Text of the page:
One of the more difficult CLASS™ indicators to identify and measure is integration—connecting concepts together and connecting them to previously learned concepts. When assessing this indicator, I ask myself, "Did the teacher ask or state explicitly how two ideas are related?" Two examples of this are:
Concept Development is all about helping children think about the how and the why of things. Understanding how and why always involves integrating concepts. One simple way to think about analysis and reasoning is "examining the facts to find reasons for things." A concept may be an idea, a bit of factual information, or even an action that when logically connected with other concepts becomes reasoning. If the teacher asked, "Why do you think the caterpillar was so hungry?" the children would have to piece together information. This would most likely involve an in-depth conversation about what happened in the story, in which the teacher scaffolds with questions like:
All of these ideas can make up connections that lead to children's ultimate understanding of why the caterpillar was so hungry. More difficult questions like this do require sustained back-and-forth exchanges and numerous connections.
At the high end of Concept Development, we see frequent examples of analysis and reasoning, and the teacher's questions lead to sustained instructional discussions. Concepts must be identified (analysis) and then explicitly and logically linked together (integration) through the higher-order process of reasoning, leading to new understanding.
What we see when this happens is a teacher who is intentionally guiding children through a series of logical connections; together they are "thinking out loud." In this way, integration at high levels is not only frequent throughout the observation (taking place within several different conversations), but it’s also very explicit. When scaffolding and other attempts do not lead children to uncover connections for themselves, the teacher clearly points them out. When the children do make their own connections, the teacher repeats them so that everything is broken down explicitly.
When assessing the level of integration in an observation, helpful questions are:
We can certainly understand why the indicator of integration can be difficult to assess, let alone to engage in, with young children frequently during the course of a lesson or activity. However, knowing the context and the purpose of pursuing explicit connections (pushing for understanding) helps us better analyze our observations and strive to think up new ways of explaining and exemplifying the indicator to teachers.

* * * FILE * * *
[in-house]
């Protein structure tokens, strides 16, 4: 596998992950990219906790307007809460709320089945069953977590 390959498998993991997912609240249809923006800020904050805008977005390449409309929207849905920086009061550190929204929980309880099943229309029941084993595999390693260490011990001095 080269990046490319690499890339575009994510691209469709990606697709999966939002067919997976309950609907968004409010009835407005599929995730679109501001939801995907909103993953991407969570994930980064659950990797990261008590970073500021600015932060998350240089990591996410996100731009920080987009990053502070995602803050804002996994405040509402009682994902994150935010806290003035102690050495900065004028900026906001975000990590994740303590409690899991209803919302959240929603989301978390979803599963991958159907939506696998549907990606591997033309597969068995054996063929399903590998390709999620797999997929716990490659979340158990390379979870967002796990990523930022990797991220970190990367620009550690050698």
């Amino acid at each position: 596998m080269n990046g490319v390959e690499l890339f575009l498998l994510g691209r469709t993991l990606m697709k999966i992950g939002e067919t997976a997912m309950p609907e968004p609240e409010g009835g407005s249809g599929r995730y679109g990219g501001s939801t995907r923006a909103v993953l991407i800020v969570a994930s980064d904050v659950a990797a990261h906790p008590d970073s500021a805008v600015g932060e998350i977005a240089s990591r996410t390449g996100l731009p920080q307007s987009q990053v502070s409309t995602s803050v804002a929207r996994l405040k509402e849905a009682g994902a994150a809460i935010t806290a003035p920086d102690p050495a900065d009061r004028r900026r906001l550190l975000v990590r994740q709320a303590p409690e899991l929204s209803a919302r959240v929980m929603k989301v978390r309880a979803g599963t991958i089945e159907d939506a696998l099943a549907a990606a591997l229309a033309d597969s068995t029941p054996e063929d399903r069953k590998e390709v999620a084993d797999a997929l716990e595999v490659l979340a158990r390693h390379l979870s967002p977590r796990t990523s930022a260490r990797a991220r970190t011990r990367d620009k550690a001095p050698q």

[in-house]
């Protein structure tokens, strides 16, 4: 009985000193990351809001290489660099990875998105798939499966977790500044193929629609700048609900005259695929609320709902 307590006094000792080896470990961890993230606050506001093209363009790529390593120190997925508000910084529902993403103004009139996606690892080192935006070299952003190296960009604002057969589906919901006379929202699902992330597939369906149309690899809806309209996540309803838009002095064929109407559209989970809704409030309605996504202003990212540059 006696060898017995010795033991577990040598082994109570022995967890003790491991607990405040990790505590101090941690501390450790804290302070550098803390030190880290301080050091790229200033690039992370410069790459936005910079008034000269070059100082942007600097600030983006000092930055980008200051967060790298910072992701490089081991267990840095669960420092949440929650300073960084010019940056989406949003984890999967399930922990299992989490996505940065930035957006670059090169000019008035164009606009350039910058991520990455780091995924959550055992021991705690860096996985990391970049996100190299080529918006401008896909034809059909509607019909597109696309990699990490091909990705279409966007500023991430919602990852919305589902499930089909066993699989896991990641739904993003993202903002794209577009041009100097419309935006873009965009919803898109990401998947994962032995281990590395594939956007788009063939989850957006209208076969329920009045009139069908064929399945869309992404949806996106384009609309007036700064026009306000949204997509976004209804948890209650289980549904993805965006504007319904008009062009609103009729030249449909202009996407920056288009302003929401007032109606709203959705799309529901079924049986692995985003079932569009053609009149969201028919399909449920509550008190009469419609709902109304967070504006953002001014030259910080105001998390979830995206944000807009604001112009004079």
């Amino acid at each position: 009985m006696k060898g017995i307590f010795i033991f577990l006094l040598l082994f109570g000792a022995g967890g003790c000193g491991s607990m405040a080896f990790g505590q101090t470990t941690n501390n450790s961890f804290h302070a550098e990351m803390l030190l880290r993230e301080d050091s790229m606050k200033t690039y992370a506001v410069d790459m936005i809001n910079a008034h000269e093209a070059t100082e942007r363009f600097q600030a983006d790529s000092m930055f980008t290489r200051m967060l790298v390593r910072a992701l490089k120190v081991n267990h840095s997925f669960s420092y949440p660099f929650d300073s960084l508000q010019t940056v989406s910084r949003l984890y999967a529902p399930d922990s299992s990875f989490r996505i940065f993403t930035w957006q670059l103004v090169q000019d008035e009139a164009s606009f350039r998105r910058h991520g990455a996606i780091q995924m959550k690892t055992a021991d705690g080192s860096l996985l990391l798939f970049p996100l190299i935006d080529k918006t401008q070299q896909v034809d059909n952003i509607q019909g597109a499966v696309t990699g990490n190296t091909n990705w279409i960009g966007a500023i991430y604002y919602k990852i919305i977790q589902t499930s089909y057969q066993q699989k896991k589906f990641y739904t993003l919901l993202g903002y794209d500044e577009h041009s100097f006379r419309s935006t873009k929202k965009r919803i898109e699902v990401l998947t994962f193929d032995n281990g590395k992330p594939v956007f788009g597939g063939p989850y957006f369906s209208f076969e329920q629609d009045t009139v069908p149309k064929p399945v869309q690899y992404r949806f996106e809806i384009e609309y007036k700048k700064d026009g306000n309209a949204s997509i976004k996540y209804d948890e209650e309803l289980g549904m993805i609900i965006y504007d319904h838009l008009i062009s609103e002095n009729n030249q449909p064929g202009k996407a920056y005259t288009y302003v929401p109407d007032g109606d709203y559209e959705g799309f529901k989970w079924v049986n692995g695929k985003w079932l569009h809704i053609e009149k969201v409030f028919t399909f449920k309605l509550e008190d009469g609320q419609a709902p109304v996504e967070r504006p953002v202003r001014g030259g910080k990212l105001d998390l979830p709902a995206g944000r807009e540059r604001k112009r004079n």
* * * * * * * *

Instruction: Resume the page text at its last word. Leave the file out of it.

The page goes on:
Obviously, I love talking about the intricacies and nuances of Concept Development and the entire Instructional Support domain. Through our new Instructional Support Strategies training, I’m able to do this on a regular basis and continue to learn from each of you. Let me know what you think in the comments, or better yet, join us at one of our upcoming Instructional Support Strategies trainings to learn more.
Sara Beach is a former Teachstone Staff Trainer. She has frequently presented on topics such as Helping Teachers with the Instructional Supports, through active, adult-learning approaches. She has been an Infant-toddler teacher, center director, education specialist, coach-mentor, and early childhood college instructor, and her highest honor has been supporting teachers.
Across the nation, teachers learning about CLASS are asked to narrate their actions and sportscast their children’s experiences in order to support and encourage healthy language development. Hearing this, many teachers may wonder, “Will people think I’m crazy if I start talking to myself in the classroom?”
The answer is no. Self- and parallel talk are beneficial strategies for teachers to engage in because they strengthen language rich environments and enhance vocabulary development, all while supporting effective relationship building between teachers and children.
I’m often asked how teachers can improve the quality of their interactions around Instructional Support. That’s good! What’s not “good” is that we can’t just focus on one thing. We should consider how ALL the CLASS dimensions need to be in place in order to really provide effective interactions for Instructional Support.
Hey, sports fans! Don’t you just love watching your favorite players on a big game day, scoring points and making it all look so easy and effortless?
Of course, we know nothing in sports is really effortless, even for gifted athletes with abundant natural talent. One of my favorite quotes comes from NBA All-Star Kevin Durant: “Hard work beats talent when talent fails to work hard.” Intentional, consistent practice is key to any athlete’s success. But even top athletes rely on the support of a coach to improve their game. Players need coaches to help identify their unique strengths and grow their talents while increasing their skills in areas of challenge. To do all this, coaches spend lots of time observing athletes while they practice—giving real-time feedback based on current efforts, breaking skills down as needed to cultivate mastery, and encouraging players to keep trying in pursuit of their goals.
"I’ve just begun my journey into the world of coaching. I am eager and excited about this opportunity to help pave the way for more effective teaching. I’ve recently been given my list of classrooms that I will be working with and I’m anxious to get started. I get ready to meet my first teacher, Ms. Linda, and I just know that she will be excited to meet me and we will form an instant bond and work together for the benefit of the children in that classroom.